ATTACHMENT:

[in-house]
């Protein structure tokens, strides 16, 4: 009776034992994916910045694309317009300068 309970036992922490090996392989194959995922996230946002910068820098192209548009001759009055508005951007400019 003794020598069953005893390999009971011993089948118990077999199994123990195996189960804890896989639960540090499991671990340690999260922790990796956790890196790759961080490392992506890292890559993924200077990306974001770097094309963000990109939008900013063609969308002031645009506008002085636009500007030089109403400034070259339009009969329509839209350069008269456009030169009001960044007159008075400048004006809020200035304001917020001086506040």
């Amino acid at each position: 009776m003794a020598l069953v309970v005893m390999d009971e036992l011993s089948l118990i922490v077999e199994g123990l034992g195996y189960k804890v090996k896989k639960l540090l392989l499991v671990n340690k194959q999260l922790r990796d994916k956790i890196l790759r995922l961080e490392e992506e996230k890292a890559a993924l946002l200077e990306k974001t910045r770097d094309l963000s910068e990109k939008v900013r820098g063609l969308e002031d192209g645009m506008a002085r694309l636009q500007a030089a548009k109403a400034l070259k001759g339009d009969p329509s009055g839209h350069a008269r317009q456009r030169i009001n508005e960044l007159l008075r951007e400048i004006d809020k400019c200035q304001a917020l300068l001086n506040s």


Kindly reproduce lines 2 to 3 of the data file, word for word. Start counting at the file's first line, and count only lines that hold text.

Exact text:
């Protein structure tokens, strides 16, 4: 009776034992994916910045694309317009300068 309970036992922490090996392989194959995922996230946002910068820098192209548009001759009055508005951007400019 003794020598069953005893390999009971011993089948118990077999199994123990195996189960804890896989639960540090499991671990340690999260922790990796956790890196790759961080490392992506890292890559993924200077990306974001770097094309963000990109939008900013063609969308002031645009506008002085636009500007030089109403400034070259339009009969329509839209350069008269456009030169009001960044007159008075400048004006809020200035304001917020001086506040």
């Amino acid at each position: 009776m003794a020598l069953v309970v005893m390999d009971e036992l011993s089948l118990i922490v077999e199994g123990l034992g195996y189960k804890v090996k896989k639960l540090l392989l499991v671990n340690k194959q999260l922790r990796d994916k956790i890196l790759r995922l961080e490392e992506e996230k890292a890559a993924l946002l200077e990306k974001t910045r770097d094309l963000s910068e990109k939008v900013r820098g063609l969308e002031d192209g645009m506008a002085r694309l636009q500007a030089a548009k109403a400034l070259k001759g339009d009969p329509s009055g839209h350069a008269r317009q456009r030169i009001n508005e960044l007159l008075r951007e400048i004006d809020k400019c200035q304001a917020l300068l001086n506040s």